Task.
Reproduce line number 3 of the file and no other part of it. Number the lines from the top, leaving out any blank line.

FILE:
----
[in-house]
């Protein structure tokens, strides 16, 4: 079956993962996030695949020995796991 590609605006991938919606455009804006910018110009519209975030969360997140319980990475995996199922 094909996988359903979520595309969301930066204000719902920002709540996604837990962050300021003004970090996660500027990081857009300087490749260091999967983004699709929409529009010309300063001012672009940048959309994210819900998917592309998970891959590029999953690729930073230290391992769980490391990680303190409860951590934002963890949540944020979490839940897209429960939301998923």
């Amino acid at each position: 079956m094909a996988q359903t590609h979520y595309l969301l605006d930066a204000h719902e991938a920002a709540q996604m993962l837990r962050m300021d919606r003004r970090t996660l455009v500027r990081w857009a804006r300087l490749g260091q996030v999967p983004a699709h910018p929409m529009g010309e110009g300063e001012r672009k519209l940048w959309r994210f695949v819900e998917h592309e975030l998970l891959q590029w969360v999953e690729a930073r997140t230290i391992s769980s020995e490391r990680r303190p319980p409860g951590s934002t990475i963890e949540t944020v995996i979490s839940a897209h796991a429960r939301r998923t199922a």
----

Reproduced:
């Amino acid at each position: 079956m094909a996988q359903t590609h979520y595309l969301l605006d930066a204000h719902e991938a920002a709540q996604m993962l837990r962050m300021d919606r003004r970090t996660l455009v500027r990081w857009a804006r300087l490749g260091q996030v999967p983004a699709h910018p929409m529009g010309e110009g300063e001012r672009k519209l940048w959309r994210f695949v819900e998917h592309e975030l998970l891959q590029w969360v999953e690729a930073r997140t230290i391992s769980s020995e490391r990680r303190p319980p409860g951590s934002t990475i963890e949540t944020v995996i979490s839940a897209h796991a429960r939301r998923t199922a």